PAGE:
Things are a little crazy for you guys right nowóyour new album, Good For Me, just came out and you have tours all over the world. How are you managing?
Itís funny, for a few months there we had nothing booked, then all of a sudden we got all these tours happening which was insane. I mean touring here with Fake Problems, Hong Kong with Paramore and Soundwave there ... itís crazy but we love it, you know. We are so happy with the record, we spent a lot of time writing and recording, and we're off to tour it.
This album is your fifth as a band and your second on your new label. Did you guys take a good amount of time out to work on the record?
Itís interesting the way we write. The majority is done by me and my brother Nick, and we spent so much time together on this, writing and demoing songs. Good For Me wasn't made time for; once our last record, Ups and Downsizes, was done, Nick and I kept going and we had at least six or seven fully written demos once we came to focusing on this album. I think this was a little different to previous records, we had a few songs each which were completely ours and we put these all together to form the record. We're really happy with the record we came out withówe feel itís the best record we've done and has a great sound for us.
So you guys tend to write together, is that the usual for a Swellers record?
Yeah, Nick and I work together and then bring in the other guys. Itís really cool the sound the four of us can put out when we play. We've come up with a mix of hard radio rock but still keeping our punk roots at heart.
Speaking of the sound, the music on the record is so diverse. One minute you could mosh out, then dance it up and then chill to the acoustic sounds ... was that your intention?
Our aim musically on this record was to have one central theme through the record, and we felt we made that happen. I mean we cut out songs we had, four to be exact, simply because they didn't fit the vibe of the record. I think we had one song, reminded me so much of a Propagandhi song and there was this other real progressive song we had ... both great but didn't make it. I think this record says a lot about how far we've come and is just so much fun, too. Also I think we've changed a little, such as on our last record we had a purely acoustic song and on this record we have like a darker mellow song which is part acoustic but still fits the sound of the record.
You recorded at the Blasting Room with Bill Stevenson and Jason Livermore as producers. Do you think these guys helped contribute to the sound of the record?
This was the best part of the record, working with these guys who are not only great producers but their punk backgrounds just makes them the best for a band like ours to work with. We were demoing songs in the studio and it just sounded right, like the drums sounded like real drums as if it was a show. Oh, and the coolest part was the space we recorded in was the same that Bill and The Descendents demoed some of their best records ... he even showed us the gear. It wasn't an amp it was this weird box connector thing they used. It was amazing! I think my best memory was waking up and hearing Bill and Karl rehearsing Descendants music for their tours. I mean watching these guys work was special and made me think about the way I play.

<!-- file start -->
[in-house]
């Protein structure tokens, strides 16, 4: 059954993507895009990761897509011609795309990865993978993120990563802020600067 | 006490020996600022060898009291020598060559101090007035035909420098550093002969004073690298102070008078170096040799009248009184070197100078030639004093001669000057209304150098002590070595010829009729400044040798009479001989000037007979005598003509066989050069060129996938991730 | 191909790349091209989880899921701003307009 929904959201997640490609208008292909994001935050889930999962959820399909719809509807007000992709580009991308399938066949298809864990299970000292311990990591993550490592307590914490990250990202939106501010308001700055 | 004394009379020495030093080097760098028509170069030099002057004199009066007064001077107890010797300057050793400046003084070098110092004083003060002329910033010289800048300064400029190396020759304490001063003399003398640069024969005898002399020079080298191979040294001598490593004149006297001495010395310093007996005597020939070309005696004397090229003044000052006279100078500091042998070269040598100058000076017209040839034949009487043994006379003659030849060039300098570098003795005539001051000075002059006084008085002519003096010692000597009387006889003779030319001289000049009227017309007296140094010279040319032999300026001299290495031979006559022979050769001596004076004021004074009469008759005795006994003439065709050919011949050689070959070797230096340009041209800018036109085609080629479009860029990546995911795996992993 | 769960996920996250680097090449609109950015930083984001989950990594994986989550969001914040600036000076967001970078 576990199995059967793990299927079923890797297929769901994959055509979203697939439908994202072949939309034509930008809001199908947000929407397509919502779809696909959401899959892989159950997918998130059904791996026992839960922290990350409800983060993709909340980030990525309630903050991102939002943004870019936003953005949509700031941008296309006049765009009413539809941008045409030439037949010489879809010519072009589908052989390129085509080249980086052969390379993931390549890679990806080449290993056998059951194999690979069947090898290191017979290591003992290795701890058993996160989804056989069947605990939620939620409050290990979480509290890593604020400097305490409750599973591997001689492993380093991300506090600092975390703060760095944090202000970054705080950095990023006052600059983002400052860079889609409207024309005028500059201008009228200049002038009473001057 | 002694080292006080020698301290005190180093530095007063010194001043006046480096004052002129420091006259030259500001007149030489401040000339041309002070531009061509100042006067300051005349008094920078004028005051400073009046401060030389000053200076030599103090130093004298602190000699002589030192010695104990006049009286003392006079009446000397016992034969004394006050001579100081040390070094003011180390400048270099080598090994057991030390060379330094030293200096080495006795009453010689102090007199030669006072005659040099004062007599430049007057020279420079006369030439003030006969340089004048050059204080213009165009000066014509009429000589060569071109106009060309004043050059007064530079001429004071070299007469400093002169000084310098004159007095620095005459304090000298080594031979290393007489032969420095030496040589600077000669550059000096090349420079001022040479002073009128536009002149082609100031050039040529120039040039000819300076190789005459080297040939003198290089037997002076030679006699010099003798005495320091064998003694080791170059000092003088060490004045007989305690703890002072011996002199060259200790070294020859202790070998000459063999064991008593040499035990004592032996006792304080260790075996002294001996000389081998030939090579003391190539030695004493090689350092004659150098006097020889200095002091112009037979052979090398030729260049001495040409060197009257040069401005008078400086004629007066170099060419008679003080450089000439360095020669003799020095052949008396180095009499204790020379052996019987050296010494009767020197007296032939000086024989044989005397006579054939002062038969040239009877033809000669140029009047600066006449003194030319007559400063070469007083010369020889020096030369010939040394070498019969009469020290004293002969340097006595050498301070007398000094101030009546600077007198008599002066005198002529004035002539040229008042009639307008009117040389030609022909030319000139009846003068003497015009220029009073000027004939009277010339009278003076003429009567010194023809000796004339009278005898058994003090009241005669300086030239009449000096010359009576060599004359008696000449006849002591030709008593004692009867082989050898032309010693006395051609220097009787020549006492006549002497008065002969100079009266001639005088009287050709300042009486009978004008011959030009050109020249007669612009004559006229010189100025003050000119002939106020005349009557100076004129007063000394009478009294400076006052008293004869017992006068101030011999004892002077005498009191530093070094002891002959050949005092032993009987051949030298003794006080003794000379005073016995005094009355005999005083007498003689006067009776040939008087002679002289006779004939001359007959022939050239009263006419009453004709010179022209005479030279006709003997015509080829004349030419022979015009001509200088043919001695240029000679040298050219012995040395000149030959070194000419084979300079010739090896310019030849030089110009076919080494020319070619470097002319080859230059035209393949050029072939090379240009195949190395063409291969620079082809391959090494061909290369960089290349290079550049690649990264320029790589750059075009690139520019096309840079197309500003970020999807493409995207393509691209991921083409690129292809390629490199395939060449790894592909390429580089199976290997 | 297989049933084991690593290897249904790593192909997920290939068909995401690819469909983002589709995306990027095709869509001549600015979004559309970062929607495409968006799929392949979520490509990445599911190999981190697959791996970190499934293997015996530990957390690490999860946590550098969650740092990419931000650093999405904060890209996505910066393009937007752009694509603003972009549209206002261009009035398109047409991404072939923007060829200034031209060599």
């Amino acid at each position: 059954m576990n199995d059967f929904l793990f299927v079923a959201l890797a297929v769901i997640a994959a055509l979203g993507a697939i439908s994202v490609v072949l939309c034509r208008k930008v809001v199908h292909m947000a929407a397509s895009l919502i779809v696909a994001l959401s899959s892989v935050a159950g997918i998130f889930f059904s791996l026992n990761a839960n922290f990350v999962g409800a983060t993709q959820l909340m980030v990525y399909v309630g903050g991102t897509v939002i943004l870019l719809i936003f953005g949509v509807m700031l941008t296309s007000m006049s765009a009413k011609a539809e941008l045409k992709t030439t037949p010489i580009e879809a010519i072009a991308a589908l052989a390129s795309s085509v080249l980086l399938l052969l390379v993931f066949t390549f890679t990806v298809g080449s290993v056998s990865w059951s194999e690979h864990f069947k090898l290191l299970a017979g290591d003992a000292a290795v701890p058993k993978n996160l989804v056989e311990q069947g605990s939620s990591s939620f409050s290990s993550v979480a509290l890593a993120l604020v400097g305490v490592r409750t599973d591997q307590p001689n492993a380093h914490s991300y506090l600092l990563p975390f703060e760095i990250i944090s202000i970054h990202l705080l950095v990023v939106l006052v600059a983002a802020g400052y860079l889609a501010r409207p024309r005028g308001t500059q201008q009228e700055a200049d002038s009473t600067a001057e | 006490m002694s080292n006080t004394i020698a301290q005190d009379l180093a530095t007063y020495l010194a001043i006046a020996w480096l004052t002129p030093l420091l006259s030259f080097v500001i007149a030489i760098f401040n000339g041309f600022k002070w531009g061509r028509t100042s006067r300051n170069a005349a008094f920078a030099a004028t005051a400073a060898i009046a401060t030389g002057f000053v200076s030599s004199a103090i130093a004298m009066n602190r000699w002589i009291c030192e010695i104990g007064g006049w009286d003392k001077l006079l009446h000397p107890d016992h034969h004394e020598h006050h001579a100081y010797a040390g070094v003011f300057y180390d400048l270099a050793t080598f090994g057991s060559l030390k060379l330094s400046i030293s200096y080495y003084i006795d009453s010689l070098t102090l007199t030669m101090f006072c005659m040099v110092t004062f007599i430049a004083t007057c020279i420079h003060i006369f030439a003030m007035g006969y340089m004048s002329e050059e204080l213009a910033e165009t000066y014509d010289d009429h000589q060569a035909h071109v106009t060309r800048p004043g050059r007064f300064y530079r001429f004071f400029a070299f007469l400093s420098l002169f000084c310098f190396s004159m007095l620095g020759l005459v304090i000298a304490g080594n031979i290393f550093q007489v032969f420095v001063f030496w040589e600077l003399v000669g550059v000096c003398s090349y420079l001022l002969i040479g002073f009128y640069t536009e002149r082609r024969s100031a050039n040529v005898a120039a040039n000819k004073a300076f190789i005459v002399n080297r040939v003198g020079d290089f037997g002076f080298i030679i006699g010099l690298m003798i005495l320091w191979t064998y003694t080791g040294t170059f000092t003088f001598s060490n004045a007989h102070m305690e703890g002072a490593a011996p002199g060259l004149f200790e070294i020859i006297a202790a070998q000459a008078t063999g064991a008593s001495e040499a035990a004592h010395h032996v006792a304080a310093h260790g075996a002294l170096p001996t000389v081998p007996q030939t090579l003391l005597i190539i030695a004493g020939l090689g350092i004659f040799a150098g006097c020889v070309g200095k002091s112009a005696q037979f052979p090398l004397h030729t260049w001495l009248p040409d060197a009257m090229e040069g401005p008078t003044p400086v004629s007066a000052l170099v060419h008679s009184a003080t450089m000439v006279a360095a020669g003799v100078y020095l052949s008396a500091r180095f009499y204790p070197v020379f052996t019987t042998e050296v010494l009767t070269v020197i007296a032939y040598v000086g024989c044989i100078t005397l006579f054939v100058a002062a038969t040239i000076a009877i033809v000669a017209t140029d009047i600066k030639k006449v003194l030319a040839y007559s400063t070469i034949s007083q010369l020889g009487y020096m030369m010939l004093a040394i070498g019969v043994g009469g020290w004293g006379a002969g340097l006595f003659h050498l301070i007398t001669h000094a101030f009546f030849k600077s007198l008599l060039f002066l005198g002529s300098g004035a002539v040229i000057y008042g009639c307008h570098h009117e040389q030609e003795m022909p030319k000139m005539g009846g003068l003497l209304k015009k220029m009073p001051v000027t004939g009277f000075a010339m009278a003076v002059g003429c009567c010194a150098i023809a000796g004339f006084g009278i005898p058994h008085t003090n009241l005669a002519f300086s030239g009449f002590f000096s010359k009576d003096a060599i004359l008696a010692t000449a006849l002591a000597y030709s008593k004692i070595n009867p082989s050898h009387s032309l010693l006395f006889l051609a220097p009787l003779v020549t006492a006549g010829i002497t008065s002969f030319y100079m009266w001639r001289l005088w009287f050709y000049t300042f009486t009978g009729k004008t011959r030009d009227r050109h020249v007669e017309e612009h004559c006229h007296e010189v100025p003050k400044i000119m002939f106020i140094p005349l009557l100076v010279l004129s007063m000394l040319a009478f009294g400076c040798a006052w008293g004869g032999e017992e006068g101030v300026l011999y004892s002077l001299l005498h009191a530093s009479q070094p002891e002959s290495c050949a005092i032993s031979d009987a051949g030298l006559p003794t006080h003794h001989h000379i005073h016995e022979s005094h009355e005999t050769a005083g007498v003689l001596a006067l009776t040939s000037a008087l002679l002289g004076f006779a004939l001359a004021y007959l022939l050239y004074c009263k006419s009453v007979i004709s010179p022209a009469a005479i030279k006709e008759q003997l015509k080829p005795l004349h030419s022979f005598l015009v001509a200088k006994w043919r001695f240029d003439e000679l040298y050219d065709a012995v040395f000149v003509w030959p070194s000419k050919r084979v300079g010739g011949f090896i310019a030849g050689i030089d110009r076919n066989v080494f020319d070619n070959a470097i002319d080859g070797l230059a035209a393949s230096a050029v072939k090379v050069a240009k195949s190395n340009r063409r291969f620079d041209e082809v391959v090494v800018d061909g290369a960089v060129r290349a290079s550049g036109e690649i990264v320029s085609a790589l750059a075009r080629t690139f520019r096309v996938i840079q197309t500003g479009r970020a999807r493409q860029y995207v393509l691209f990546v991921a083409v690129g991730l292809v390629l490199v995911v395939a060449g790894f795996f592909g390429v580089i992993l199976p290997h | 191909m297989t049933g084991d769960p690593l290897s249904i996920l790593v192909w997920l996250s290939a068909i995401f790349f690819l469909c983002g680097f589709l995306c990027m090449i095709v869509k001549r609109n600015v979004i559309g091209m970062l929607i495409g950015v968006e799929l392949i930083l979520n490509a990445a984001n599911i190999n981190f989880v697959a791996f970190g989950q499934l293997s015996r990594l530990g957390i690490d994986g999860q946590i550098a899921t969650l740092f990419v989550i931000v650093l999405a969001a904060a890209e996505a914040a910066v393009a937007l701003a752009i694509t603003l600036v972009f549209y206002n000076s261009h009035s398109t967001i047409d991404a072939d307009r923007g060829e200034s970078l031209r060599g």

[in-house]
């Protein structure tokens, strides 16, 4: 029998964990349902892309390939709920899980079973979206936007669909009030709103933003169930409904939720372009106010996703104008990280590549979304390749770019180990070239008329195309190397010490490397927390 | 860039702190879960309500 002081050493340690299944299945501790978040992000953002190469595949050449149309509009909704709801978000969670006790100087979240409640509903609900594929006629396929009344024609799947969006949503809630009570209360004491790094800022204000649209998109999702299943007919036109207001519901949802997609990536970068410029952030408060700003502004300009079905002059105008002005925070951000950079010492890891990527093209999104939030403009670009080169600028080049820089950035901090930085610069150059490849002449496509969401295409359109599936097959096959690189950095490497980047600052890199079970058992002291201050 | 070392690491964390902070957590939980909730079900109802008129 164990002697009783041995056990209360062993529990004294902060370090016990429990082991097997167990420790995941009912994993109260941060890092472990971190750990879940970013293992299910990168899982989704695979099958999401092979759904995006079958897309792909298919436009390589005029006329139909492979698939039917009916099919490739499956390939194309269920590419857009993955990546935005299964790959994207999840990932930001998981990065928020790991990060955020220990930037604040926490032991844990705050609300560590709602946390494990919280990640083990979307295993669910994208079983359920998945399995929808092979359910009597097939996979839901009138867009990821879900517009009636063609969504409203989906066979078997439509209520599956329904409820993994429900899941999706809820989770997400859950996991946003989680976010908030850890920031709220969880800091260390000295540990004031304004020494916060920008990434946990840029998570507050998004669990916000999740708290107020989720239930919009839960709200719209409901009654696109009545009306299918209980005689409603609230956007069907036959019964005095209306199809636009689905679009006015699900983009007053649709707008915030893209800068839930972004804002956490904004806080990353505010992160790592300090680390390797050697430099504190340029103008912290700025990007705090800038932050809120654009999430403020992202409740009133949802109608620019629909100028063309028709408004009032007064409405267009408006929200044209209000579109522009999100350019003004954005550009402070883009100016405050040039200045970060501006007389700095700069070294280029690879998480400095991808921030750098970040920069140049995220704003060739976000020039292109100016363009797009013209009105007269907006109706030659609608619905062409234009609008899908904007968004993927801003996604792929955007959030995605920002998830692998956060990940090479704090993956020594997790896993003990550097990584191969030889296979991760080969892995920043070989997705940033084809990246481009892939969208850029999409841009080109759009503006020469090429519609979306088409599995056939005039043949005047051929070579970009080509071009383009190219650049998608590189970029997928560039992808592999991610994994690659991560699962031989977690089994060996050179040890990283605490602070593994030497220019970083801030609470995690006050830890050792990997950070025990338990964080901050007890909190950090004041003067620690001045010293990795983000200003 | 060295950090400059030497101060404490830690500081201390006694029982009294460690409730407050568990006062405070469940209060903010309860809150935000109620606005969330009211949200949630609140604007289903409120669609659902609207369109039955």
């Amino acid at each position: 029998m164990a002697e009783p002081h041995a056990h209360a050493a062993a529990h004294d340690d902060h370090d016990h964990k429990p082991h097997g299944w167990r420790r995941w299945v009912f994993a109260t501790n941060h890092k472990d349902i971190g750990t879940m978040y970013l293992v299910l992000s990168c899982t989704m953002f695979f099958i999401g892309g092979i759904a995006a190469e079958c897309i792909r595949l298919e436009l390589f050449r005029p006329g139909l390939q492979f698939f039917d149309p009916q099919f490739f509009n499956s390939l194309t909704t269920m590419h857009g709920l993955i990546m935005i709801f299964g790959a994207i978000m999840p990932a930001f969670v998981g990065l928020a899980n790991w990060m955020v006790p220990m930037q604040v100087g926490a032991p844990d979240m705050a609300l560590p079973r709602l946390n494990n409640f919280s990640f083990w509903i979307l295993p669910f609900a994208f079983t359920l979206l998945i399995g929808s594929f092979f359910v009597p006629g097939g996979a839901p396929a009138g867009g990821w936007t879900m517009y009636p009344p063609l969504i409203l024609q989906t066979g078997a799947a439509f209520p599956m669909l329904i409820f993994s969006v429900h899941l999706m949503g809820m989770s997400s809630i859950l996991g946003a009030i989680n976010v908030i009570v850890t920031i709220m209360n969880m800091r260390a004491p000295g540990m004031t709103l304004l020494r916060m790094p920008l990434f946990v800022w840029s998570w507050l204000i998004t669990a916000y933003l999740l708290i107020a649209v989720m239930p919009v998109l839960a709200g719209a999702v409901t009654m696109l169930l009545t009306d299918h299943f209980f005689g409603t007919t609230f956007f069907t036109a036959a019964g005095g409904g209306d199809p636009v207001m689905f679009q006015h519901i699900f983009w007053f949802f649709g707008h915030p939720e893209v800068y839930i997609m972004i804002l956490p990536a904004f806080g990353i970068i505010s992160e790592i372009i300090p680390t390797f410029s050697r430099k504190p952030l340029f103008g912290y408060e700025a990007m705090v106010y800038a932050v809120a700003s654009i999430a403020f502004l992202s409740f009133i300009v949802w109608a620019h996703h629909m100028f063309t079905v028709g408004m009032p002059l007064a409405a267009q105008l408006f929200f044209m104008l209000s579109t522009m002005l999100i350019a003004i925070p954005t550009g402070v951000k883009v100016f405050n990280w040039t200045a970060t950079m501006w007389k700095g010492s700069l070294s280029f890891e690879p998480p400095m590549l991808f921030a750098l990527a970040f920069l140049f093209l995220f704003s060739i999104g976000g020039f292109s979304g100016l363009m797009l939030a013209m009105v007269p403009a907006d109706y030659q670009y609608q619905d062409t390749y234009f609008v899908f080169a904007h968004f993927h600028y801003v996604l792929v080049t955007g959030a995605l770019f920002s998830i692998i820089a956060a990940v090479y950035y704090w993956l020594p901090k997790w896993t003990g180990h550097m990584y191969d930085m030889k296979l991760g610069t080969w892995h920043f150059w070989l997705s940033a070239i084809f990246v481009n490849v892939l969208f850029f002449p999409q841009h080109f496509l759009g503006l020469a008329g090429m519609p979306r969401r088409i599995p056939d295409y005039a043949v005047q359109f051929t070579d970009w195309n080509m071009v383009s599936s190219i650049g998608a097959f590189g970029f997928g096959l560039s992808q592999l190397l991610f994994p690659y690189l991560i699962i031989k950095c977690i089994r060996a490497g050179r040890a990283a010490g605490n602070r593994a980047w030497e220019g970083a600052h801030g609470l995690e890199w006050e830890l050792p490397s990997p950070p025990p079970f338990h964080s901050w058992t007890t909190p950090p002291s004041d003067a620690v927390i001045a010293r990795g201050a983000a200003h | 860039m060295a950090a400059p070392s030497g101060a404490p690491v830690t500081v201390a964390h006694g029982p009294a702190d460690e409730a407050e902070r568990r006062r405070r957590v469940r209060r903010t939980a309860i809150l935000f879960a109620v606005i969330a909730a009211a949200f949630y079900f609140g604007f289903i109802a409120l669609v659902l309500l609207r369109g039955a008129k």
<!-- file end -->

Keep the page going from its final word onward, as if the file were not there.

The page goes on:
Your first single, The Best Iíve Ever Had, was this a song written looking back on your own lives?
Yeah, itís a real nostalgic-based song about all the times when we were growing up, and how different things are now ... which a lot of people can relate with. I think experiences like buying my first records, to growing up, to moving out which our parents were so helpful and supportive with ... was really good. Just things like that which are memories you always remember.
Have you had the chance to play the new songs live and if so how did they go?
We haven't been on tour just yet, but we did a record release show recently which went really well. We did the whole album straight and it felt really good, which was funny because we followed it with six older ones and we felt dead after them. It was nervous as we hadn't done vocals live on the new songs, we had only played instrumentally, but it went fine and we are really looking forward to touring the record and playing the new songs to the fans.
You have had a lot of touring experiences in your band, shows with bands like Less Than Jake, The Suicide Machines and Paramore. How have these shows been for you guys?
We have been really lucky, I mean even back in the early years. One start we got was a tour with a local band called The Mutter Rugs who were doing good things. I think they had one good song out at the time ... they don't get the credit they deserve. We've been working hard, touring as much as we can, learning from the older musicians along the way. Doing shows with bands like The Suicide Machines and Less Than Jake lets you know that you have made it and these guys respect you as a band, which is amazing coming from a band like Less Than Jake who are heroes of mine.
You are coming out for Counter Revolution in September. Is this the bandís first time to Australia?
Yes, this will be our first time to Australia. We have been trying to get there for years, on the Soundwave Festivals especially. We are all excited and can't wait to head over and show everyone what we're made of.
Are there a few bands you are excited to be touring with on Revolution?
I think there are like ten bands on the line up who are friends of ours. Bands like This This Providence, Four Year Strong, Terrible Things, Young Guns and We Are The Ocean are some I can think of right now.
What else have you got planned for the near future?
We have a tour of the US and UK late fall and through winter ... we're taking over the world!